I'm getting on my bike now. There can be little less cool than riding your bike in the sunroom while watching Frontline. I have to accept that.

Choosing Another Major

I had a student come in today for advising. This is a student I "inherited" from the colleague I'm replacing for the year, so I don't know the student from before or anything.

The student was doing education, but doesn't want to do education, and actually doesn't want to do English. So we talked about some other possibilities.

I think sometimes, students really need someone to give them permission not to pursue an education degree (and I'm sure some need permission not to pursue other pre-professional type degrees, too, but education's the one I see). He'd set up his schedule to fill education requirements, but they really make no sense for the other major he's thinking he wants to study. So, we talked and he's planning now to sign up for courses that will help him explore the other major and a possible minor.

This is one of those interactions that would seem negative on paper. Bardiac's lost a major! Oh nozors! The bean counters who care about how many majors we serve would tsk tsk. They'd look carefully at our bottom line, and think about how they can cut our funding, maybe.

But from the student's point of view, it was a helpful meeting. He said, at least, that he was feeling much better about school from our meeting. He went from seeming stressed and unsure/unhappy to looking enthusiastic and engaged. He's excited about the courses he'll be taking next semester.

I think the bean counters forget sometimes that we're educating human beings and not beans. A bean can't choose to be a different sort of bean, but a human being can change majors and learn different things. My student wants to learn different things. I'm okay with that. I'm okay with the bean counters tsk tsking, too, I guess.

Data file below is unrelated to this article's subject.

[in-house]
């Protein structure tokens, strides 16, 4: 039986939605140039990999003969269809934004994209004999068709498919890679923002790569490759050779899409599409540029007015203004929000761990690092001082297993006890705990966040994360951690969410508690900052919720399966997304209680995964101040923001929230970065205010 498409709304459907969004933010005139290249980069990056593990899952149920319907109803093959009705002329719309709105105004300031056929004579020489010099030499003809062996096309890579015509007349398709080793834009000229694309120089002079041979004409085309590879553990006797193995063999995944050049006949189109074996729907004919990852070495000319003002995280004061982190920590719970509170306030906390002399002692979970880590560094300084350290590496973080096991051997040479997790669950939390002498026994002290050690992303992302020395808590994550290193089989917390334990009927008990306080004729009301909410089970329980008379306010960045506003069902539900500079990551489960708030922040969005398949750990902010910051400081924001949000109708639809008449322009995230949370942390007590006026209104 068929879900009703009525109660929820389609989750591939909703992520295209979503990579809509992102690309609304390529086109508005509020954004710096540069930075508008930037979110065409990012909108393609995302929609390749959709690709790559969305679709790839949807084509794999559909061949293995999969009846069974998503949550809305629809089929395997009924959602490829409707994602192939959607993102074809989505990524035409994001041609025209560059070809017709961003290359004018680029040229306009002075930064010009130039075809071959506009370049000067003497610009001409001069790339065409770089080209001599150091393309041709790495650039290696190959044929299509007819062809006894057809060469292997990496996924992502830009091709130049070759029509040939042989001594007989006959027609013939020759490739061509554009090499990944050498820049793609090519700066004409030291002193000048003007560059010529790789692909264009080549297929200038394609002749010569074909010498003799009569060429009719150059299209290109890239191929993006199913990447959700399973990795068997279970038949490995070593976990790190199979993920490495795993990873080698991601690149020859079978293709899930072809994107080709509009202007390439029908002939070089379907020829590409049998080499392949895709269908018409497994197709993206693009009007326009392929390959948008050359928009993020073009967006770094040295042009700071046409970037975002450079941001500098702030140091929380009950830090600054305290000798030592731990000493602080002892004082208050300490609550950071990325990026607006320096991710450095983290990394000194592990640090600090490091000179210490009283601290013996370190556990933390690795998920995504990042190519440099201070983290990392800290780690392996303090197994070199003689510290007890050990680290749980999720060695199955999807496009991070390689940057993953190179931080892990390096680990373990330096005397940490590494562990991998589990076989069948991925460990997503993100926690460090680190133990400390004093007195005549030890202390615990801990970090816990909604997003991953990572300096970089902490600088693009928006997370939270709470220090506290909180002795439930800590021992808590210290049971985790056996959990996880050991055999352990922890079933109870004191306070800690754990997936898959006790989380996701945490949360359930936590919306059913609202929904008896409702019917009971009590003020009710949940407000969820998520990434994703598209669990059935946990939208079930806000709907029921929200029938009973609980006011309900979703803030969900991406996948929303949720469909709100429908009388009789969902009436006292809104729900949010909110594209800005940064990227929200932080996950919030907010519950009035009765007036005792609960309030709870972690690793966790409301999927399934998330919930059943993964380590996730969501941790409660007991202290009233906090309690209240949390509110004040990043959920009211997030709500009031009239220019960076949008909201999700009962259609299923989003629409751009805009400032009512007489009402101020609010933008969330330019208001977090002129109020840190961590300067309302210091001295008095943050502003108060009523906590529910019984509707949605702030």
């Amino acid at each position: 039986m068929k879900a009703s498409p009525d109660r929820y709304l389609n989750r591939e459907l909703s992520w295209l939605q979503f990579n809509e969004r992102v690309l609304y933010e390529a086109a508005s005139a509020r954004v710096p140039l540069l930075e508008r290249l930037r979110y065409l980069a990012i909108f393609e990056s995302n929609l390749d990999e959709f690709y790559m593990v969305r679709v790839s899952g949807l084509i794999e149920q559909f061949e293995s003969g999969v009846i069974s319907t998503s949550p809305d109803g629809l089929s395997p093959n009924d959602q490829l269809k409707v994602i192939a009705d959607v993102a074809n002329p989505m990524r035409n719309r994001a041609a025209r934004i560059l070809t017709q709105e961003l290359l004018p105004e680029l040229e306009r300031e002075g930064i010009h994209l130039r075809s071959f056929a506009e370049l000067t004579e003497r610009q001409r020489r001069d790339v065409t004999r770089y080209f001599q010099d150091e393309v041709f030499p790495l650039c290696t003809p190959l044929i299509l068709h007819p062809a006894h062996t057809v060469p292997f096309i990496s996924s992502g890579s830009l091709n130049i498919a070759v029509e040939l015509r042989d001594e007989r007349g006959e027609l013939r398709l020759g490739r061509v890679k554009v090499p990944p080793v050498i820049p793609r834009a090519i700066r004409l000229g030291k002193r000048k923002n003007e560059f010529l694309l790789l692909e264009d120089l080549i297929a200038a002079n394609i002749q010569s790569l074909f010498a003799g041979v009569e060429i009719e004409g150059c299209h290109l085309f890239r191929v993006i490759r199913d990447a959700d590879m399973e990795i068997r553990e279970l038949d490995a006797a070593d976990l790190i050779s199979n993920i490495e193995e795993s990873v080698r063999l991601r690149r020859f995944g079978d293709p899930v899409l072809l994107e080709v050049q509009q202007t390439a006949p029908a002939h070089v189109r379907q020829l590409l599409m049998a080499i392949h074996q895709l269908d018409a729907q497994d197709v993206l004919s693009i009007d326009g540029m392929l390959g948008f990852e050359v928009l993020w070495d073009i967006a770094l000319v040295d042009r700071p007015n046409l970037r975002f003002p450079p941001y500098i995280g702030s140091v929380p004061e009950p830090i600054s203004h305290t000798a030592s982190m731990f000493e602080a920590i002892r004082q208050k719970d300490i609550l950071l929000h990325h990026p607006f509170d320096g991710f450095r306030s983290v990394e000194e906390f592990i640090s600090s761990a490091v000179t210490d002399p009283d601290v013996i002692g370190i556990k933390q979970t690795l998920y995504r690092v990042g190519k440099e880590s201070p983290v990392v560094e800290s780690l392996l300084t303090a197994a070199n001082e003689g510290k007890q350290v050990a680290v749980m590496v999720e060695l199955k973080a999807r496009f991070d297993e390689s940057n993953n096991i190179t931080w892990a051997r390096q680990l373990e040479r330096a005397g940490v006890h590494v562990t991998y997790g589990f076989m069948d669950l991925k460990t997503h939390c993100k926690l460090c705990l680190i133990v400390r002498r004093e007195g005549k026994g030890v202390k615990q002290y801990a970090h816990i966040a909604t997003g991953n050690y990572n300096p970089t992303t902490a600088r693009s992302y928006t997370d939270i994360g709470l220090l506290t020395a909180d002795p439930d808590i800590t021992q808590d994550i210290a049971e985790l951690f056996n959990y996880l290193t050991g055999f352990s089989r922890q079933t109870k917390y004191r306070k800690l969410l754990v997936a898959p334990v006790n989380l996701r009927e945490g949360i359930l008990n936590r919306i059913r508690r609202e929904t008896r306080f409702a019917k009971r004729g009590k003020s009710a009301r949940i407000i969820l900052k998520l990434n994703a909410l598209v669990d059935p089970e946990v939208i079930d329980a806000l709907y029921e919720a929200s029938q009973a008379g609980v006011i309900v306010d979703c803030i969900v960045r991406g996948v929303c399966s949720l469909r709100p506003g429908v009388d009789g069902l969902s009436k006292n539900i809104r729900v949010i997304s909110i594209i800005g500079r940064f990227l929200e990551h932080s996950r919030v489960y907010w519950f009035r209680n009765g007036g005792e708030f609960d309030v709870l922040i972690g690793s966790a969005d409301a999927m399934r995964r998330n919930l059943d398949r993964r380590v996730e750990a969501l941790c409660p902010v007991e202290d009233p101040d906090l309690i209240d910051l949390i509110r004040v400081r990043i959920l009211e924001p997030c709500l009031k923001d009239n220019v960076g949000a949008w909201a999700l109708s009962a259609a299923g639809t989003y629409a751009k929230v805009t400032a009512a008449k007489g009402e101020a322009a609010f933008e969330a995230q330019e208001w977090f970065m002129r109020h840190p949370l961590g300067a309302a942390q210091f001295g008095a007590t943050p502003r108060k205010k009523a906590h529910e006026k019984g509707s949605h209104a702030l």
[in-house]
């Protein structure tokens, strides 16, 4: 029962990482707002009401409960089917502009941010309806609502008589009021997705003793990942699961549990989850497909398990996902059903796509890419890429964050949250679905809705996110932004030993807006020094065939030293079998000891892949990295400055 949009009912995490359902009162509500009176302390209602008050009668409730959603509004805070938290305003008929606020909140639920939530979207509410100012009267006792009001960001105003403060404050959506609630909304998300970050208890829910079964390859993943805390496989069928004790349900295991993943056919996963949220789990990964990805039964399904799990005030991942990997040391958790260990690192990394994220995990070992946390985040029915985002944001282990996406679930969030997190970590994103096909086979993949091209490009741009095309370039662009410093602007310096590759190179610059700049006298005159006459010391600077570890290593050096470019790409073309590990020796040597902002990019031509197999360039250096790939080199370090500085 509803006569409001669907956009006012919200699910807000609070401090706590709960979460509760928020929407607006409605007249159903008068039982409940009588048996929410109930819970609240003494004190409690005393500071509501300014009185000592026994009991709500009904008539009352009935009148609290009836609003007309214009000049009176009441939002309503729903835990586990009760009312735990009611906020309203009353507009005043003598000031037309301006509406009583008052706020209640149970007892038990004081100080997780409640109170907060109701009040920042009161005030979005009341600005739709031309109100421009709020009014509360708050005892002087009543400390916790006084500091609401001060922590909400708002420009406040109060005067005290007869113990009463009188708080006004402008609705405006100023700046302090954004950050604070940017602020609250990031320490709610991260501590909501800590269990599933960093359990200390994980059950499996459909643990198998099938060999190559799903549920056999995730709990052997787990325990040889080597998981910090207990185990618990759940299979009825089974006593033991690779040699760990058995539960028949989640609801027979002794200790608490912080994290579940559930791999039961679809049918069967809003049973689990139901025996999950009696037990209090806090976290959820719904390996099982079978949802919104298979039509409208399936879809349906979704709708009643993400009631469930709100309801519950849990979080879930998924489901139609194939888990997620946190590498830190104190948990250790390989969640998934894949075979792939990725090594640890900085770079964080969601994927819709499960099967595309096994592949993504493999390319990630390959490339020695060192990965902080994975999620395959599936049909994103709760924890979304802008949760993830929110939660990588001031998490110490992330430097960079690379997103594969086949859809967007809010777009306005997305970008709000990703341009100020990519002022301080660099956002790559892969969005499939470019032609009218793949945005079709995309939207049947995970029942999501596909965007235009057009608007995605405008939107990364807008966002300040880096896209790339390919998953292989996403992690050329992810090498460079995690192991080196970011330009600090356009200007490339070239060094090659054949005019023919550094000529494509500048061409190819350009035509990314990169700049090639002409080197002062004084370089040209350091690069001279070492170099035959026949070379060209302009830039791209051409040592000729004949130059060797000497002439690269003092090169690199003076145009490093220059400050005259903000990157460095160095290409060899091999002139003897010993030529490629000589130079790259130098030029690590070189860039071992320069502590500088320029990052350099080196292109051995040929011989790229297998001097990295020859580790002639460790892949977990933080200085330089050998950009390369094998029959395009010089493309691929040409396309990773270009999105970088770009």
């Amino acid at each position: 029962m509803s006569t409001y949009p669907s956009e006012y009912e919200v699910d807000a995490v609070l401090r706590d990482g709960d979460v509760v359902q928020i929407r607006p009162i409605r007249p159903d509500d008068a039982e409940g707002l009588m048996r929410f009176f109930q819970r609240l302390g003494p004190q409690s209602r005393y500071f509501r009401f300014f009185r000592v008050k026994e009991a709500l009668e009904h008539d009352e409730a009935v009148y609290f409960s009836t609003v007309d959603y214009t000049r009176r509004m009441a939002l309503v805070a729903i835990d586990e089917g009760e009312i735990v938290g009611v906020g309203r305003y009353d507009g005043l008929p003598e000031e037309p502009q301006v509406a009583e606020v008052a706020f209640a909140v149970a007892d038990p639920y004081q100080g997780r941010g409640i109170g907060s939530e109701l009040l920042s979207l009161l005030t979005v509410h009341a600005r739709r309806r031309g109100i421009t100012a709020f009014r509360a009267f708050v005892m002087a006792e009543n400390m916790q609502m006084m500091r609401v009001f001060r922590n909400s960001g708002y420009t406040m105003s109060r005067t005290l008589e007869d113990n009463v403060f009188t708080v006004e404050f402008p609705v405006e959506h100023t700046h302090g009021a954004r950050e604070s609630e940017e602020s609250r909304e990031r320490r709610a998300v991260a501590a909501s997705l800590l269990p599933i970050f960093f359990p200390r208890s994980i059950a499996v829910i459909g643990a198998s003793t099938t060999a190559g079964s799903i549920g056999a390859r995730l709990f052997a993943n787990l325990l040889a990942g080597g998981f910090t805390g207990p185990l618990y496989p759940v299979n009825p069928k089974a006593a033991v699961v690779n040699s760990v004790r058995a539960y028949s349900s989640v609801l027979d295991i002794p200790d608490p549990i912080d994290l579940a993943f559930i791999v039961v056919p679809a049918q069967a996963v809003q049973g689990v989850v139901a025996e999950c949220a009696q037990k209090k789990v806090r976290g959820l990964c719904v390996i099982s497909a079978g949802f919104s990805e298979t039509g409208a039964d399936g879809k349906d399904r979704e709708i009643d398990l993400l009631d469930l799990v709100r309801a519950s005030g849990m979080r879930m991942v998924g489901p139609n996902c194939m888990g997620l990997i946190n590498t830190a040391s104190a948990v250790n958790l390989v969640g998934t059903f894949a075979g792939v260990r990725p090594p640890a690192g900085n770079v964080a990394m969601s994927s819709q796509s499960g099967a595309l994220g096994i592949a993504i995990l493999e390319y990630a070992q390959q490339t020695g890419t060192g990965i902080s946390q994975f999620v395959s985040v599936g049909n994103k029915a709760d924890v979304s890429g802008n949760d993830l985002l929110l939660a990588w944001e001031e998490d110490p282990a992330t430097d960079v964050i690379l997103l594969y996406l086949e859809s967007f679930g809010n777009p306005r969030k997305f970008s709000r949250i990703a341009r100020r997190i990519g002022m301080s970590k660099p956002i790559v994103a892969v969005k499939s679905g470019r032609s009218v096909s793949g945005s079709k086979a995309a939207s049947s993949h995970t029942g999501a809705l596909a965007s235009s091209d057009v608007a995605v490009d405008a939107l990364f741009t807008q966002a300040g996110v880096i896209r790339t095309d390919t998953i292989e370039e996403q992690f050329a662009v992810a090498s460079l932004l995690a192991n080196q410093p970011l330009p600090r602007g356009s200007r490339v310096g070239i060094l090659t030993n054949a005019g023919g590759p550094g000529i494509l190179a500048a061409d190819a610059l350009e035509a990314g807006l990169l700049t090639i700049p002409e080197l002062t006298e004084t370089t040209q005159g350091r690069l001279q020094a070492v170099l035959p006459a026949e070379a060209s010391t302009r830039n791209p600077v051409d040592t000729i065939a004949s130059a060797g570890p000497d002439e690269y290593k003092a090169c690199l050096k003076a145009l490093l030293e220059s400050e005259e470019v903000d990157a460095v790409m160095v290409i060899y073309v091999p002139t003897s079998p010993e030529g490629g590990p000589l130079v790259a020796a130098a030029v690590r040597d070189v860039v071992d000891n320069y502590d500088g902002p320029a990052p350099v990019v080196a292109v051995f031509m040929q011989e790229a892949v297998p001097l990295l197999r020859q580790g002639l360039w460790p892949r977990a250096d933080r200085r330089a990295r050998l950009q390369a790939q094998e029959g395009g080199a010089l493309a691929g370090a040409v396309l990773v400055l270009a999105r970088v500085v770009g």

Monday, November 15, 2010

The Wall

I'm feeling like I've hit the wall for the semester.

I'm behind enough in my grading that I can't decide if I should just grade whatever's on top and work down, or if I should try to organize it.

I have revisions to grade. And I have conferences about the next set of revisions.

I have presentations to grade, and responses to presentations. And a few more presentations to come.

I have other presentations to grade, and written work in my senior seminar, and more conferences to help students work on their seminar papers.

Wednesday, I'll also get a stack of peer editing responses. I hate grading peer editing responses, but I have to say, it's one place where students dramatically improve their work when they realize it's graded and that it's not just a "turn it in and get an A" sort of thing. But damn, they're just boring and blah to grade.

Every so often, I'm taken totally aback by a student question. The other day, in my senior seminar, a student asked what the little circles in the text meant. (They look like degree marks.) It's a fairly common typographical symbol that there's a note or a glossary bit somewhere else in the text, either at the bottom or side of the page or in the back. But this student, a senior English major or minor, had never encountered them before. AND, s/he also didn't read the book in the sort of way that I expect English students to read.

I guess I really do expect that a student will glance through the table of contents, at least scan the introduction, and look at the back for an index or gloss or notes. Any of those things would have helped this student figure out what the little circles were about, I think.